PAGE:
The main topics of concern at the Transition Advisory Team’s Student Experience subcommittee meeting Thursday were requiring freshmen to live on campus and financial aid.
The Transition Advisory Team is examining the LSU System and will recommend a reorganization plan to the LSU Board of Supervisors. It will present its initial findings to the Board on March 18.
Mass communication freshman and committee member George Bevan said there are pros and cons for requiring students to live on campus.
“It was distracting for me to sit down and study and have people coming in and out of my room, or go into the study room and have other people there,” Bevan said.
Renford Cindass, Student Government president at LSU Health New Orleans, said students who live on campus are more likely to be involved in student life and activities on campus.
“The ones who live farthest away tend to do their own thing,” Cindass said.
Vice Chancellor for Student Life and Enrollment Services Kurt Keppler said the problem with making living on campus mandatory is that the University will lose students because not all of them want to or can afford living on campus.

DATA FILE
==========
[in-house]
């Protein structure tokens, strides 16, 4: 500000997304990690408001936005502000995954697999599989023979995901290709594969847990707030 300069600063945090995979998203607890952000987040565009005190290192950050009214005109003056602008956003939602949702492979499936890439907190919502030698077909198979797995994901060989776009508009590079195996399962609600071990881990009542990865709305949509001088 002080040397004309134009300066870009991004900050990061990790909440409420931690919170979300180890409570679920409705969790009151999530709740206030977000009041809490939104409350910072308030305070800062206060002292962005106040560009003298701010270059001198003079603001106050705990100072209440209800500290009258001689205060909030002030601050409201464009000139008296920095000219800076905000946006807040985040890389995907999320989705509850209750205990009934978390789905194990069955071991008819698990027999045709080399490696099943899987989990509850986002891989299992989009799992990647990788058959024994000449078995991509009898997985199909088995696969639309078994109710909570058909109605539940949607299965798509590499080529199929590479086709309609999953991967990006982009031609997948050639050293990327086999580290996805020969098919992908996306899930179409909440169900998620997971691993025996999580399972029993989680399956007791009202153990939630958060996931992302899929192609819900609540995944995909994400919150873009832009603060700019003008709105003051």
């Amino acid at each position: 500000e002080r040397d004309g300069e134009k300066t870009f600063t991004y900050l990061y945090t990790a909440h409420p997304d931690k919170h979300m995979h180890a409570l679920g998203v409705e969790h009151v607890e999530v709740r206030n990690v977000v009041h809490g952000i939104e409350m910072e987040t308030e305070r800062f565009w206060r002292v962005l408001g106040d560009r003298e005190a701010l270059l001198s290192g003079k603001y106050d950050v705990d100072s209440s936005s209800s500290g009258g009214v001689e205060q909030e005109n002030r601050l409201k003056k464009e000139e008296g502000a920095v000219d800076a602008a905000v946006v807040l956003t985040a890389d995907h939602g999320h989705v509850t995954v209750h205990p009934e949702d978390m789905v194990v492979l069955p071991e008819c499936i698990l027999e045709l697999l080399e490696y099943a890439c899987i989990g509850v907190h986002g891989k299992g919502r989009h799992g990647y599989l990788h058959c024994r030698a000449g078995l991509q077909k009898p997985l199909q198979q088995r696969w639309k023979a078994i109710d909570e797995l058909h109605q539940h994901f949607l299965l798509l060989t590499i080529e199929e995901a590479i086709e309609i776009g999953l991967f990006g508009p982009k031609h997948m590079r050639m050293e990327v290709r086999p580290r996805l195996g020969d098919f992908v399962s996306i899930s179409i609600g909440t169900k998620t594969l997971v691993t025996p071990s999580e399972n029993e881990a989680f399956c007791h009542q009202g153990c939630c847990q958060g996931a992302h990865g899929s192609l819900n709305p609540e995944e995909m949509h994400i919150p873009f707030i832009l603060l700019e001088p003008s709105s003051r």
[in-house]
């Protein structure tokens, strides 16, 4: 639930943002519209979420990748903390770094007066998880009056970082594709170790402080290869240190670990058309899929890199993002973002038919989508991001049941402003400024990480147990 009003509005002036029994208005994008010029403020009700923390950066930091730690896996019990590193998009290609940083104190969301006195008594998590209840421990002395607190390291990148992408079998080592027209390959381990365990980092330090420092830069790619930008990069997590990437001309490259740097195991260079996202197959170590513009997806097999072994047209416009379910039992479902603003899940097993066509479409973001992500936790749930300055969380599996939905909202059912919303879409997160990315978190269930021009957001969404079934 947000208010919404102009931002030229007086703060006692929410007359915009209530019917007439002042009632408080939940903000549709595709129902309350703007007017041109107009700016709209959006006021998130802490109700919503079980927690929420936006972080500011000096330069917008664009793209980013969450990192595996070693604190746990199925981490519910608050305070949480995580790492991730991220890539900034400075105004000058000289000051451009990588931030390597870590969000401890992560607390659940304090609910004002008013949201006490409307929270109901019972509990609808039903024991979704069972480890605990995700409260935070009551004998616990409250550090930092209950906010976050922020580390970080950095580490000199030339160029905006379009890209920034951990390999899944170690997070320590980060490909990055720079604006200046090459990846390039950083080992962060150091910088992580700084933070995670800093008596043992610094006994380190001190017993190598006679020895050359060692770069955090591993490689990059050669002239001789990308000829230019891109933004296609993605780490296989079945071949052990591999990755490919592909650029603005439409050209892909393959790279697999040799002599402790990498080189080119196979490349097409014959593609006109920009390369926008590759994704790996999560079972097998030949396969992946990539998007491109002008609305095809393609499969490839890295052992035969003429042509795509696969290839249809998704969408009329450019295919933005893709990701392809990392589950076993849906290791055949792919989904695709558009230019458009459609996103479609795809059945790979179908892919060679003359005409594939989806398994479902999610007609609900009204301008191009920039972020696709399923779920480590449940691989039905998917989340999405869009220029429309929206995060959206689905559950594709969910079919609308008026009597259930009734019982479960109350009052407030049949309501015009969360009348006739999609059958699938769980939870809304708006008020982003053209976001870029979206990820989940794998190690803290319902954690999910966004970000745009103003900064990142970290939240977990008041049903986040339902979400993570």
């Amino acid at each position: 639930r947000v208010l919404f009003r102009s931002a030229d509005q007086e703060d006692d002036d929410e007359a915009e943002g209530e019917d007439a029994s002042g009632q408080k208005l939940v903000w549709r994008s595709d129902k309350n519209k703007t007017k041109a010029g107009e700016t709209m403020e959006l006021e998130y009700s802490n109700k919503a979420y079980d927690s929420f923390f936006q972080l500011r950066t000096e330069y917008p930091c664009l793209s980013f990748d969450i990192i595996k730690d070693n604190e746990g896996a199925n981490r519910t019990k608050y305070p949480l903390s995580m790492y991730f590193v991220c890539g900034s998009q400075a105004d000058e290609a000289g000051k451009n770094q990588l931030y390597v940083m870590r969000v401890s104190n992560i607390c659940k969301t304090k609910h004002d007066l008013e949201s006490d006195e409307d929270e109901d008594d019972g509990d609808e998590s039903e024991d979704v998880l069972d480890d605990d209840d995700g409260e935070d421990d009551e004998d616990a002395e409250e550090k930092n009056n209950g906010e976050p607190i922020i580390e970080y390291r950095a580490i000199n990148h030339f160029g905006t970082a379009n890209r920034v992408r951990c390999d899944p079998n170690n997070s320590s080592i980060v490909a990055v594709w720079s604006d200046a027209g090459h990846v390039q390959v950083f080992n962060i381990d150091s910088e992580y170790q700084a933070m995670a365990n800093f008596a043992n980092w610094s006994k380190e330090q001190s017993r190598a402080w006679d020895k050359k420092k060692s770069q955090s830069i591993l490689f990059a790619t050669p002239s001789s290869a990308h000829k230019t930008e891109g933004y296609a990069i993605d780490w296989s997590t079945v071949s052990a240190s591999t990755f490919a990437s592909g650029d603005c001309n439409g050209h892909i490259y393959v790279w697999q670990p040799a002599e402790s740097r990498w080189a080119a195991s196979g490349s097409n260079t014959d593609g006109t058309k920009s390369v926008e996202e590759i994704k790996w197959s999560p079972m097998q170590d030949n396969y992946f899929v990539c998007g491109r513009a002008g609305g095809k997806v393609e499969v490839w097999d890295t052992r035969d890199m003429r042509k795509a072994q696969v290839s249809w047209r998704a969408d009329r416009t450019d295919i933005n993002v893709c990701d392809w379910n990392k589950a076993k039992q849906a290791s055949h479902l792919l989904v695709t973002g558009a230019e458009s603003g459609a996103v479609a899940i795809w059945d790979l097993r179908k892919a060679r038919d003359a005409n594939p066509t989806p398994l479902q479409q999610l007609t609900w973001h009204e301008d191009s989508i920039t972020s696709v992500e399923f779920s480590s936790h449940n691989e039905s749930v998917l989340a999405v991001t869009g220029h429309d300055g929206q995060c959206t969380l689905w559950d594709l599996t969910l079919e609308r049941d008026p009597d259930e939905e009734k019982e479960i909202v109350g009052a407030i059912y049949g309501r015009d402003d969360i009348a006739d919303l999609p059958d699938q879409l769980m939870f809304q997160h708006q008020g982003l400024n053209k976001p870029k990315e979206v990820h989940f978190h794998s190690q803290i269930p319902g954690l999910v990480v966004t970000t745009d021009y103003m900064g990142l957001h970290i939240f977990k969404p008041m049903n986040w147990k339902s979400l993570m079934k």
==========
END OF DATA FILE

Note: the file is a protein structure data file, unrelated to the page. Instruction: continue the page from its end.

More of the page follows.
“A good 10 percent, if not more, live within 50 miles of our campus, many of whom have siblings, have parents, relatives or someone who lives in an apartment. If we make it mandatory, our research shows we’ll lose students,” Keppler said. “Because we have 700,000 people in Baton Rouge … they don’t all want to live on campus. They want to stay home or live with siblings.”
Mark Tassin, head of the Department of 4-H Youth and Family Development at the AgCenter, said affordability is also an issue for many people.
“I have a daughter who lives in a residence hall. We’re fortunate enough to be able to do that. That’s what she wanted to do,” he said. “But it is costly. Ninety-five percent of my friends and colleagues who have children at LSU, they commute.”
Lisa Pickering, assistant director of Financial Aid at LSU-Shreveport, addressed the issue of financial aid as not being enough for students.
“The gap is what aid covers and what students’ financial situation is,” she said. “Student loan debt has surpassed credit card debt in this country … Students are borrowing for living and for car expenses, for the indirect costs that factor in.”